Students make connections at career fair

Clackamas Community College’s annual career fair was held on Tuesday, April 17. This event provides opportunities for students to connect with potential employers and gather information on various different career pathways.

Fifty-three employers and 282 attendees crowded Gregory Forum, ranging from students, to employers, community members and even CCC faculty.

Larger organizations such as Kaiser Permanente, Boeing Aerospace and Columbia Sportswear hosted booths; lining the walls, booths ranged from food service, manufacturing, public service, non-profit work and aquatic parks, among others. Several of these booths described themselves as being community-oriented in the services they provide.

The mission of the CCC career fair is to “help students see what the job market looks like and see what kinds of jobs are out there,” said MFS representative Emily Broadwell.

The Metropolitan Family Service is a non-profit organization, engaging in activities like after school programs, and skill classes for the community such as cooking; MFS is dedicated to helping the underprivileged in the community.

Most of the funding for MFS comes from grants, foundations and federal funding. MFS is currently looking for employees that are personable, patient and have a heart for helping.

The career fair is important in connecting people with jobs, especially jobs at living wage, said Kyle Popma, a representative from Boeing Aerospace. Potential employers will go a long way to find employees, so venues like the career fair are useful tools for businesses of all kinds.

Oregon’s unemployment rate as of March 2018 is 4.1 percent, so even providing information about changing careers can be important to people attending.

Employers came from as far as Washington to encourage students to join their companies.

Josh Udermann came from the Woodburn Aquatic Center to speak with potential employees.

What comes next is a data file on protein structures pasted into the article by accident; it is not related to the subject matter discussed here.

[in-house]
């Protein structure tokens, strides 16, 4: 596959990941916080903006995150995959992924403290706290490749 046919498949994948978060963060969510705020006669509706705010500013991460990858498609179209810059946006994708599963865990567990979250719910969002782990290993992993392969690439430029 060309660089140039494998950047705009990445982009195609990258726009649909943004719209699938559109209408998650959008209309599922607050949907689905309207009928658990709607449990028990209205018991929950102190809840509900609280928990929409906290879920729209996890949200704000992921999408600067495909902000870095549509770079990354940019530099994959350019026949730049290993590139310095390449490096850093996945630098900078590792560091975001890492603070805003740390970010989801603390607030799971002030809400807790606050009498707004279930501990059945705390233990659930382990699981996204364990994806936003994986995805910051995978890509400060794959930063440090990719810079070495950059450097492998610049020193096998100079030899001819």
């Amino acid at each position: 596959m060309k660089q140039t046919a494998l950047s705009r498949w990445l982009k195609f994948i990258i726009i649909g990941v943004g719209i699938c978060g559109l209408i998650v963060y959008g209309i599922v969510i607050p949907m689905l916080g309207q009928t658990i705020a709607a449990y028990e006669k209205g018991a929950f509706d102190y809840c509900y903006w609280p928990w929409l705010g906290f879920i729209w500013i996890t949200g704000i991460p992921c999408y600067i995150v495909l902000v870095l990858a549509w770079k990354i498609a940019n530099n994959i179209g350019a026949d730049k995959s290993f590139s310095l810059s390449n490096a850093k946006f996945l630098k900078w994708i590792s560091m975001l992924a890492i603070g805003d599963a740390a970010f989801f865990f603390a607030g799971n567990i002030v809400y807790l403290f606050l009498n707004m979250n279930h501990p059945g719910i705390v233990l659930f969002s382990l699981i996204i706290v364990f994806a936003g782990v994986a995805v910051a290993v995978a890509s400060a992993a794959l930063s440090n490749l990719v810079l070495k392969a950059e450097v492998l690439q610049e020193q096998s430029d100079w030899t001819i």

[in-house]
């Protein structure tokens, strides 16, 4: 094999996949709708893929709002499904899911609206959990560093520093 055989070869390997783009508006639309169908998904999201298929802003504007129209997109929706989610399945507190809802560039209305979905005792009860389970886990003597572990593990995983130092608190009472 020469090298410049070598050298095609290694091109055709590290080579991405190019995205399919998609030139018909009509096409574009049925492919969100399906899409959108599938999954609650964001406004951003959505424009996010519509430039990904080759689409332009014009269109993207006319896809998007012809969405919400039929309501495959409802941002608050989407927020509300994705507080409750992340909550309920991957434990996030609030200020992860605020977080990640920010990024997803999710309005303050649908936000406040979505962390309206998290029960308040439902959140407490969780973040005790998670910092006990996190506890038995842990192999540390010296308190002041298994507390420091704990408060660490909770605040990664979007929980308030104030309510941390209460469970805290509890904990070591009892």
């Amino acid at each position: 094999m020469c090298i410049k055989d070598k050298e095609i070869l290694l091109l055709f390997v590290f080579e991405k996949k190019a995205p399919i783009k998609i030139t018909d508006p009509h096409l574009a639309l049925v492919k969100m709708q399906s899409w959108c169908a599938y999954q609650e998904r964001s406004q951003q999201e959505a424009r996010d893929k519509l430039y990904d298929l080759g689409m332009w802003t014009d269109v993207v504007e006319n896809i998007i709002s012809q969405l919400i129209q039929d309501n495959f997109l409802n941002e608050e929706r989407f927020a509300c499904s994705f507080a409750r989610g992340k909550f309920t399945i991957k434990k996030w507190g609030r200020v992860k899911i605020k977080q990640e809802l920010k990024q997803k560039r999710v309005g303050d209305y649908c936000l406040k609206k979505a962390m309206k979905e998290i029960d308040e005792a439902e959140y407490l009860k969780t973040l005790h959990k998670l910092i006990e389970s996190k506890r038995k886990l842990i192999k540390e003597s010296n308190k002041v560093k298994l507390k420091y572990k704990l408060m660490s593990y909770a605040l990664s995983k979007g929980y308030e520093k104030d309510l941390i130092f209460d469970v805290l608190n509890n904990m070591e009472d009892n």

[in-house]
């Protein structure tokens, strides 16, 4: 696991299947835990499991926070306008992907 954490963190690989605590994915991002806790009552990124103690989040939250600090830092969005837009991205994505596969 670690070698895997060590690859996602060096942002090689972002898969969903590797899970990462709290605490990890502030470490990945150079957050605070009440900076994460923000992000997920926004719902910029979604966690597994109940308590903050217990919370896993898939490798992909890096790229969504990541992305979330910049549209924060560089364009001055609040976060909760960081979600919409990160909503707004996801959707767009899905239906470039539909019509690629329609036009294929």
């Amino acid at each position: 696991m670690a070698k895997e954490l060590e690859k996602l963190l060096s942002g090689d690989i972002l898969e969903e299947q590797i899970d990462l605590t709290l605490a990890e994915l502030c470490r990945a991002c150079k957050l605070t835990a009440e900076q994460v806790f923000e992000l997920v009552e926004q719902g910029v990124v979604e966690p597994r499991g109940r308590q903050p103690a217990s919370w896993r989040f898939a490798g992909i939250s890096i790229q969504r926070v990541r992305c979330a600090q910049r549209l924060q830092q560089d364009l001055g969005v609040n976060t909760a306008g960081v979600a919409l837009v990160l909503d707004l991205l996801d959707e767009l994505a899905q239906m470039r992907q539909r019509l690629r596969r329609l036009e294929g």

Pat Garrett, a Washington County sheriff, attended to encourage junior deputies to “graduate” to being an official deputy.

The career fair is nonprofit event; the proceeds from exhibitors renting booths going towards promoting the event. Any profit made is sent to supplement student programs.

The event helps businesses connect with the college as well as students, and some organizations send employees to train as CCC programs and promote educational aspirations among the employees, said Kyle Thomas, CCC’s Student Support and Career Coordinator.

“[We] would need to engage students more and make them aware of the event and why it’s important,” Thomas said. “To explore careers [through] beneficial networking, which is important.”

The career fair is usually an annual event, but can happen multiple times in one year. CCC is currently working on a fall career fair, said Thomas.

Registration for the Fall career fair is open to applicants.

News Editor Jeanette Wright contributed to this story.

Representatives Emily Broadwell and Nghia Huynh hosting the booth for Metropolitan Family Service at CCC’s annual career fair. Photo by Greyson Mbock.

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